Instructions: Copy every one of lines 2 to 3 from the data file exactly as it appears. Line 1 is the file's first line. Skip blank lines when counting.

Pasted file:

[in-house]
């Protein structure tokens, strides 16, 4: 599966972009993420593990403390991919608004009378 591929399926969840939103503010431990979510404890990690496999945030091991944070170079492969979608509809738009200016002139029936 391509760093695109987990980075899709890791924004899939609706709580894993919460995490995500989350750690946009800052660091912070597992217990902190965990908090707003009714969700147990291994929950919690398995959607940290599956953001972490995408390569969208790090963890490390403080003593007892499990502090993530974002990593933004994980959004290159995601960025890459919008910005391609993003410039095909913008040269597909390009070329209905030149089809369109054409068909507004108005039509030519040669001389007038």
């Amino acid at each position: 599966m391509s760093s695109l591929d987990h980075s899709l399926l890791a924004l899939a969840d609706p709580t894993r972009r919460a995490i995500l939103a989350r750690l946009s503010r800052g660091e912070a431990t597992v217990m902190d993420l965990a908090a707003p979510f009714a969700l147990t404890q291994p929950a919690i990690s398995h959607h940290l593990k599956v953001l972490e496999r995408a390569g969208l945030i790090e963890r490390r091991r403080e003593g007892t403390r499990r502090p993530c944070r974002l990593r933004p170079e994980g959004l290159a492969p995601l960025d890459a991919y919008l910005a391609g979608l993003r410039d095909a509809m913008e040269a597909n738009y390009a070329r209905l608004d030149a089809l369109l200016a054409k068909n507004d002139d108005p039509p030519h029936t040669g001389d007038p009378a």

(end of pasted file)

């Protein structure tokens, strides 16, 4: 599966972009993420593990403390991919608004009378 591929399926969840939103503010431990979510404890990690496999945030091991944070170079492969979608509809738009200016002139029936 391509760093695109987990980075899709890791924004899939609706709580894993919460995490995500989350750690946009800052660091912070597992217990902190965990908090707003009714969700147990291994929950919690398995959607940290599956953001972490995408390569969208790090963890490390403080003593007892499990502090993530974002990593933004994980959004290159995601960025890459919008910005391609993003410039095909913008040269597909390009070329209905030149089809369109054409068909507004108005039509030519040669001389007038």
């Amino acid at each position: 599966m391509s760093s695109l591929d987990h980075s899709l399926l890791a924004l899939a969840d609706p709580t894993r972009r919460a995490i995500l939103a989350r750690l946009s503010r800052g660091e912070a431990t597992v217990m902190d993420l965990a908090a707003p979510f009714a969700l147990t404890q291994p929950a919690i990690s398995h959607h940290l593990k599956v953001l972490e496999r995408a390569g969208l945030i790090e963890r490390r091991r403080e003593g007892t403390r499990r502090p993530c944070r974002l990593r933004p170079e994980g959004l290159a492969p995601l960025d890459a991919y919008l910005a391609g979608l993003r410039d095909a509809m913008e040269a597909n738009y390009a070329r209905l608004d030149a089809l369109l200016a054409k068909n507004d002139d108005p039509p030519h029936t040669g001389d007038p009378a």